The views of David Williams, managing director of underwriting and technical services at insurer AXA provides a carrier's viewpoint on auto insurance.

"The downside, however, comes down to cost.

“This kit is quite expensive. It also tends to be fitted in exposed places around the vehicle, so if your vehicle is damaged, then it’s likely to cost more to repair. Even windscreens. We’re already seeing insurers putting up windscreen excesses on vehicles that have [advanced driver assistance] systems (ADAS) because it’s not just a piece of glass anymore. There’s so much more to it,” Williams added.

“You could argue [this is] a potential negative, [having] increased costs, but the reality is claims frequency and severity should be reducing as well because those systems will be helping good drivers avoid accidents and so it has to be something that we should be supporting.”

Katie Scott Insurance Times 5th May, 2021

That key to leveraging that trend is data sharing and Williams emphasises the importance of  building relationships with car manufacturers. Being able to harvest data from these businesses will be vital in effectively pricing risks for semi-autonomous vehicles, continued Williams.

On the other hand the auto OEM may have a different viewpoint.

Elon Musk challenges the status quo announcing Tesla will insure its own vehicles. For now Tesla is licensed as a broker ij the US to conduct business on behalf of the State National Insurance Company Inc, a unit of Markel Corp MKL.N. In the UK Tesla partners with DLG.

The promise from Musk is that the superior data Tesla gains from its vehicles will make a big difference.

"Tesla hopes to use its crash data not only to improve their insurance operations but also to learn how to adjust their car designs for less expensive repairs in the future. On the call, Musk said it was, “very helpful for us to have a feedback loop to see what is driving insurance expense.” Seeing collision repair costs of $15,000 is “crazy,” he said, and emphasized that the feedback loop from the insurance data back to the design and manufacturing teams was invaluable. "

Elizabeth Bart Milliman Sep 2020.

 The connected car and connected driver/passenger will generate more and more data as the vehicle technical stacks and hardware/software advance. Tesla is in the lead today and starts unencumbered by legacy internal combustion engine technology. Tesla thrives on data mastery and we all know that the ability to monetise data is the key to profitability and market leadership.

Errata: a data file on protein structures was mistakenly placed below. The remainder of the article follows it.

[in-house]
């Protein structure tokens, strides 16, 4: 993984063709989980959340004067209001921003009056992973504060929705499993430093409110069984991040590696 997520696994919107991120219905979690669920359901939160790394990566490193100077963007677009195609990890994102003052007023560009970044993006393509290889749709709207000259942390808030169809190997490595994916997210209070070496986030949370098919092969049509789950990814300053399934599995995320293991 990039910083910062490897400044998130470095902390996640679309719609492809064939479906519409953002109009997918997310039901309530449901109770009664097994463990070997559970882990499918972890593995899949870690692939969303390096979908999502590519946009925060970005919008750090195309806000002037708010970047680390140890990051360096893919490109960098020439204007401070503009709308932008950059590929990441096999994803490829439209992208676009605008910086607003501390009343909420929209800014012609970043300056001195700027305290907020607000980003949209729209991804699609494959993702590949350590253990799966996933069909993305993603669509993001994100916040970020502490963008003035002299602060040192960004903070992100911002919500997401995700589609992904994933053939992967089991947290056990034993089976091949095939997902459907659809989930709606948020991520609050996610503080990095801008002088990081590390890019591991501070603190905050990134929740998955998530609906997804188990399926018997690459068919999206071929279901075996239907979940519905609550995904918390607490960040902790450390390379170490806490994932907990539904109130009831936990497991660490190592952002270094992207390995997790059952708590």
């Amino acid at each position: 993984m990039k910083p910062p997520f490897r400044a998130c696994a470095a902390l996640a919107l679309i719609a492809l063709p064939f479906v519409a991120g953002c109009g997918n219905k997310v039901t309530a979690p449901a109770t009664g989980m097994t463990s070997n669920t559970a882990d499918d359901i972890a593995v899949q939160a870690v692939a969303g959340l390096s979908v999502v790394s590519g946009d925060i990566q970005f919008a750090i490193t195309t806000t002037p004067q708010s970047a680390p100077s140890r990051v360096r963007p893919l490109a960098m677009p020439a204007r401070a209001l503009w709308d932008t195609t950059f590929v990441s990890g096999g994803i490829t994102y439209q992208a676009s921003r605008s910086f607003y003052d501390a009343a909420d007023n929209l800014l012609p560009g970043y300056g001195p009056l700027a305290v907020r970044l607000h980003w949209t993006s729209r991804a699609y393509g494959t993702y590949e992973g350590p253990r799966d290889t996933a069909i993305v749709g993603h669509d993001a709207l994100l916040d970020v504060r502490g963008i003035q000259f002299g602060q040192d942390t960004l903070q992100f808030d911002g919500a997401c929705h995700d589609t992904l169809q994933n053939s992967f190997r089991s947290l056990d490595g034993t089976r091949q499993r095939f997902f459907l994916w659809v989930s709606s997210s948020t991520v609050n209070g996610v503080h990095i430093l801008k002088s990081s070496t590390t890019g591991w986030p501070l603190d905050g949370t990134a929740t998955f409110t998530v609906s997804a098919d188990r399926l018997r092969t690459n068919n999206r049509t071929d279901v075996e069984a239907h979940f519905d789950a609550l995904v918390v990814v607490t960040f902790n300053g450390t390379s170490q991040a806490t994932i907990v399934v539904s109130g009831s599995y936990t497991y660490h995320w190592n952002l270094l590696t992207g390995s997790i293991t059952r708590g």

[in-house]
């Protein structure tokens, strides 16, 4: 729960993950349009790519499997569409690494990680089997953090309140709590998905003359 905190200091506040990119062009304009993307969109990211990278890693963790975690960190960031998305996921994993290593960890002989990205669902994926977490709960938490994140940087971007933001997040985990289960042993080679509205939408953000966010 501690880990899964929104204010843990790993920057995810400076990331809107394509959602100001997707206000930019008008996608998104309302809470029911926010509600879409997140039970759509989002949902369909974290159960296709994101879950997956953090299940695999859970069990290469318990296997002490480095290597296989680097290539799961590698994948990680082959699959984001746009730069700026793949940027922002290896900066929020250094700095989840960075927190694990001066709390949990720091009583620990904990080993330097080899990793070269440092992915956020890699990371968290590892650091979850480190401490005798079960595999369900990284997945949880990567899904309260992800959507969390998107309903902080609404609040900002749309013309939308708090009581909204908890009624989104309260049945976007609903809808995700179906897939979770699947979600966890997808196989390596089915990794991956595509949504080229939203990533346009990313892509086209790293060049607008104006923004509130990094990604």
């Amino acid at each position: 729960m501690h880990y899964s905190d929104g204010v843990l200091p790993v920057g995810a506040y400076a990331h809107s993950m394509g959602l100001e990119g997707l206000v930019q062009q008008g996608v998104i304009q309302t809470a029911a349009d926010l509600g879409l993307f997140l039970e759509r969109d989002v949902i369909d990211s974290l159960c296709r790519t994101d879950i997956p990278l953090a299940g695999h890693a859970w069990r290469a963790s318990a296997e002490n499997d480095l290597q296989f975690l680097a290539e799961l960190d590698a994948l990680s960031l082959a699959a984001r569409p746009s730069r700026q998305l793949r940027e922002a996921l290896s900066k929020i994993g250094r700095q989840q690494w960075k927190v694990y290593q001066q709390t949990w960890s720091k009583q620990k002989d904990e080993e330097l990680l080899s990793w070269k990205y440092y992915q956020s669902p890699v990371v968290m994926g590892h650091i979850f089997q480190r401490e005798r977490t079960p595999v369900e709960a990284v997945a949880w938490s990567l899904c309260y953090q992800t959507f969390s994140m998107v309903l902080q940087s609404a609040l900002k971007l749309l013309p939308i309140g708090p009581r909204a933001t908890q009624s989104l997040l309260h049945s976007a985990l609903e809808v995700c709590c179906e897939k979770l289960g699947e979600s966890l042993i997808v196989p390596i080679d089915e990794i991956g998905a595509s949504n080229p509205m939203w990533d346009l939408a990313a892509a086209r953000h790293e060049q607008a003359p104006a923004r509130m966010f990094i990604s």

Of course every auto manufacturer is hard on Tesla's heels. 

The focus should not be on the auto OEM or the insurer however but rather the customer. Williams alludes to this: -

“Everybody shouldn’t be getting involved just because they want to be getting involved in the future whenever it is. It’s those steps in between that our customers will be experiencing on a daily basis and we need to be understanding those risks and making sure that we’ve got products that are suitable for them in the future.”

This includes recognising the shift to “mobility as a service” and a usership model rather than car ownership. This shift will mean that customer behaviour will change as will the nature of auto insurance. Customers will want more flexibility and relevant products. As the owner of the vehicle trends towards fleet operators and, eventually, robotaxis insurance will be more a case of product liability than personal insurance.

You can expect to see the initial deployment of autonomous vehicles (AV)  in city and large town centres with a combination of AV, smart cities and smart highways overcoming the challenges of legislation, compliance, lack of standards and an existing parc of ageing ICE vehicles.

I discussed this in some detail in "Car manufacturers or traditional insurance carriers. Who will win the tech race?" 

In reality there will be a wide spectrum of competition, cooperation and growing ecosystems. Other enterprises may surprise insurers and auto OEMs by capturing the data centre ground and thus being able to monetise data. Mobility Services covers a wide range of enterprises from auto manufacturers to component suppliers, insurers to roadside assistance service providers. Claims management and fleet management. 

And always present are the digital giants Amazon, Google, Facebook, Apple and the Chinese Cohorts.

David Williams has opened a Pandora's box  in which disruption is a constant threat to incumbents. 

What you see is that your core market is no longer the same now as was a decade ago. Your products often haven’t changed that much but customers are expecting dramatic changes. They do not want to be in a call centre queue for minutes but still want to be able to talk to a real, empathetic person whenever the need to. They do not want to send or receive forms but manage lives from their phones and tablets. They want changes to happen in seconds and on a 24/7 basis. New technologies like Cloud, mobile apps, AI and IoT are bringing new levels of customer engagement and automation. 

On the horizon, Blockchain/Web3, autonomous vehicles,… All this is happening while you are still fighting today's competitive battles with core systems often based still on Cobol. 

This is where vision, strategy and new business models are vital. 

The conclusion is very simple and yet complex. No digital transformation in which your legacy system is integrated with, lifted, rewritten,… will solve any of this. You need to think about setting up separate teams that build these new businesses from the ground up and use the best in mobile, cloud, AI, IoT, blockchain,… from best-in-class providers. 

Your digital future is about reimagining your business and building it like you are the VC overseeing many small start-ups. Your legacy business and mindset is probably holding you back, not your legacy systems. Free your mind and the rest will follow.